Empty desks at an elementary school in Seoul. South Korean schools have opened up, but many students haven’t returned. Photo: EPA Empty desks at an elementary school in Seoul. South Korean schools have opened up, but many students haven’t returned. Photo: EPA
Empty desks at an elementary school in Seoul. South Korean schools have opened up, but many students haven’t returned. Photo: EPA

If South Korea is beating the coronavirus, why are so many of its people staying home?

  • South Koreans are staying away from offices, schools and places of worship despite infections falling
  • Experts say Covid-19 has woken people up to new ways of working and many are now loathe to go back

Topic |   Coronavirus pandemic
Empty desks at an elementary school in Seoul. South Korean schools have opened up, but many students haven’t returned. Photo: EPA Empty desks at an elementary school in Seoul. South Korean schools have opened up, but many students haven’t returned. Photo: EPA
Empty desks at an elementary school in Seoul. South Korean schools have opened up, but many students haven’t returned. Photo: EPA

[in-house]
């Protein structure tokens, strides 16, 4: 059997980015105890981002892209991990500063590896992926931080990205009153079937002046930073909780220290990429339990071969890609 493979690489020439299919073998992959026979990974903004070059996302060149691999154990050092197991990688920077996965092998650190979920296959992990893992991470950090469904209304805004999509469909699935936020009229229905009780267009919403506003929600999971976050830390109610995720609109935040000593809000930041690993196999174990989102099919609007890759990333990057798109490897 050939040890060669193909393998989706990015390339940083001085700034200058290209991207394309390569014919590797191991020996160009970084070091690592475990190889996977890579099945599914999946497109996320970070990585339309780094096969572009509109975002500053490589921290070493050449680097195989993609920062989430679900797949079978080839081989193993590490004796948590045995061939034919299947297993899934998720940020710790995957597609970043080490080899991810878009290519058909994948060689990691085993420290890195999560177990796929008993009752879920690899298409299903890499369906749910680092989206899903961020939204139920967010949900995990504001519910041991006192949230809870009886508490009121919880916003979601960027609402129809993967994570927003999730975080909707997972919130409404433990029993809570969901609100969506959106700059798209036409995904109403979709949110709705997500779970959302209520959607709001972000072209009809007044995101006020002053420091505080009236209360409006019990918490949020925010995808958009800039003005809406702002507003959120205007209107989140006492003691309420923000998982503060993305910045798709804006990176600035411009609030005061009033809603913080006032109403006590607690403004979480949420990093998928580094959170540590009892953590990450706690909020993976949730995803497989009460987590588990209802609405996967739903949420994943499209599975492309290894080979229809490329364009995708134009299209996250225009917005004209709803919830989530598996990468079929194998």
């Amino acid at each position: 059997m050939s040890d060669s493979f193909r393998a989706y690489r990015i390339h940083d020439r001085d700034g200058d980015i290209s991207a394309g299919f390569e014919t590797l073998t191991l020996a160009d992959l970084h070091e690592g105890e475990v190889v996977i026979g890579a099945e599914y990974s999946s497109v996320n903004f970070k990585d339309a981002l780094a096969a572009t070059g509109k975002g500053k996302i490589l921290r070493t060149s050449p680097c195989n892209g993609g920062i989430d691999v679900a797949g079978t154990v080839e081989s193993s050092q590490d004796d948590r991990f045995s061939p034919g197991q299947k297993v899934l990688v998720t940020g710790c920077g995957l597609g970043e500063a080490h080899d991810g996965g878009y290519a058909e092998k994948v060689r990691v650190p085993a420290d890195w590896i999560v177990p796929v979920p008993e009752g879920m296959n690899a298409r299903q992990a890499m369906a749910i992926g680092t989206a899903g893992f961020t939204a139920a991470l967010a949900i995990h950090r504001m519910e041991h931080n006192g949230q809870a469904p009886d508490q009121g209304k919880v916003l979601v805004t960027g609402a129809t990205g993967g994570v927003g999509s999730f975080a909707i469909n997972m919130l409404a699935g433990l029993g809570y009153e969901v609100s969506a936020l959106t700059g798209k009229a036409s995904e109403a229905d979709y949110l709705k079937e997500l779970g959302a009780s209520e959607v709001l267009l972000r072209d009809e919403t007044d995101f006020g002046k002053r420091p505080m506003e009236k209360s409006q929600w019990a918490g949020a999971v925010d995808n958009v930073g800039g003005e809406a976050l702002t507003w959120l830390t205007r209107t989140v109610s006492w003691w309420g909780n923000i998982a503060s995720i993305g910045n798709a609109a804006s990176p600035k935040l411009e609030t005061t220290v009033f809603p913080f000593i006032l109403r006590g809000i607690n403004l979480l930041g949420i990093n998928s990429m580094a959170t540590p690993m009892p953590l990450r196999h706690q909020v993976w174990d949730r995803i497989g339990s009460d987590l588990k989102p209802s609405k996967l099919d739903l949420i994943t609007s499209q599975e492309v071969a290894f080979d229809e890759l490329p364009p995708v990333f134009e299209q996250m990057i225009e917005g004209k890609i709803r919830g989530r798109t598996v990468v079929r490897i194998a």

Corrected [10:39pm, 10 Jun, 2020]

  • [10:39pm, 10 Jun, 2020]

    A sentence in this article has been changed. A previous version stated: Even before the pandemic, people in their 50s and 60s made 7.11 million purchases online last year, three times more than the 2.36 million purchases made in 2017 according to Hyundai Card and Hyundai Capital. The article now reads: Even before the pandemic, contactless consumption in services such as food delivery grew nearly five times from 6.7 billion won (US$5.6million) in 2017 to 35.9 billion won by 2019, according to the credit card transaction data from Hyundai Card.

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